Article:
Shifting Views on RRM

So RRM is the hot topics these days.  We have notable CWNEs out in the media actively discouraging its use, with others (including myself) advocating its use when you understand how to use it.  It’s really hard to cut through the FUD and make a good decision as to what wireless operators should be doing.  I’m going to take a minute to relate RRM to another technology and hopefully let you make some informed decisions for yourself.
First off, Radio Resource Management or RRM is a algorithm around automatically setting the Channel and TX Power of an AP.  Each vendors have their own name for it and their own proprietary way of doing it, but the goal is to optimize the process of setting the channel and power levels of APs.  The idea is simple: we want to automate the manual an repetitive task of setting, and maintaining a static channel and power plan while still providing Wi-Fi that is good enough.  
It also gives the system the ability to adapt to changing RF.  We all aren’t CWNEs, and consequently it could be days, weeks, months before we can have a professional help us redo our channel plan.  That’s a huge operational cost to doing Wi-Fi long term.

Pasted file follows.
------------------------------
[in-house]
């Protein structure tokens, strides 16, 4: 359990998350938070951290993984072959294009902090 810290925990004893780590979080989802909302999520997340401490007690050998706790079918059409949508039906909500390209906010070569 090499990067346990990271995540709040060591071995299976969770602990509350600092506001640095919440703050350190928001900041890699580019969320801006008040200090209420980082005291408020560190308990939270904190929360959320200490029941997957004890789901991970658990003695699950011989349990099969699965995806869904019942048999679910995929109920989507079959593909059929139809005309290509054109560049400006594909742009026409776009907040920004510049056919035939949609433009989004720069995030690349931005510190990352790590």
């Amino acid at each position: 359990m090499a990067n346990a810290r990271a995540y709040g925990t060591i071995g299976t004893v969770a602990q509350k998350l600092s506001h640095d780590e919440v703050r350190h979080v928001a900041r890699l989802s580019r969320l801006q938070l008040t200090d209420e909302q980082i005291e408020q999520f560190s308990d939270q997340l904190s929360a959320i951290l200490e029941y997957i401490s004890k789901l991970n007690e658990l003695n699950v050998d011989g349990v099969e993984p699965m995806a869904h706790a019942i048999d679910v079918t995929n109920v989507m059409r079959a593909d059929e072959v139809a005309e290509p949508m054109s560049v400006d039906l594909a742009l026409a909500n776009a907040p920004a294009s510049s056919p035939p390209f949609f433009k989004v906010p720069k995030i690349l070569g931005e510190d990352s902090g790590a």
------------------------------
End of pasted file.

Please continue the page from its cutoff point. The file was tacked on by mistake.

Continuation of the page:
There is another technology that this reminds me of.  When I was a kid, I heard an adult talk about manual transmissions in cars, and how they would never own an automatic transmission because there would be times where they would not be in the ideal gear.  Guess what?  They are right.  There are always times when an automatic transmission picks the non-ideal gear. The question is, is it still worth shifting manually every time, in order to account for times when an automatic is not ideal?
Can you do it better?  Absolutely.  But remember, not only do you have to learn how to drive stick (so to speak) but you also have to be behind the wheel all the time or you be back in the same boat or worse.
No while I could go on about how RRM has to be configure and it’s not magic, and my colleague Alan Blake summarized his thoughts on this pretty well.  I would encourage everyone to go read Alan’s blog on RRM he published today:

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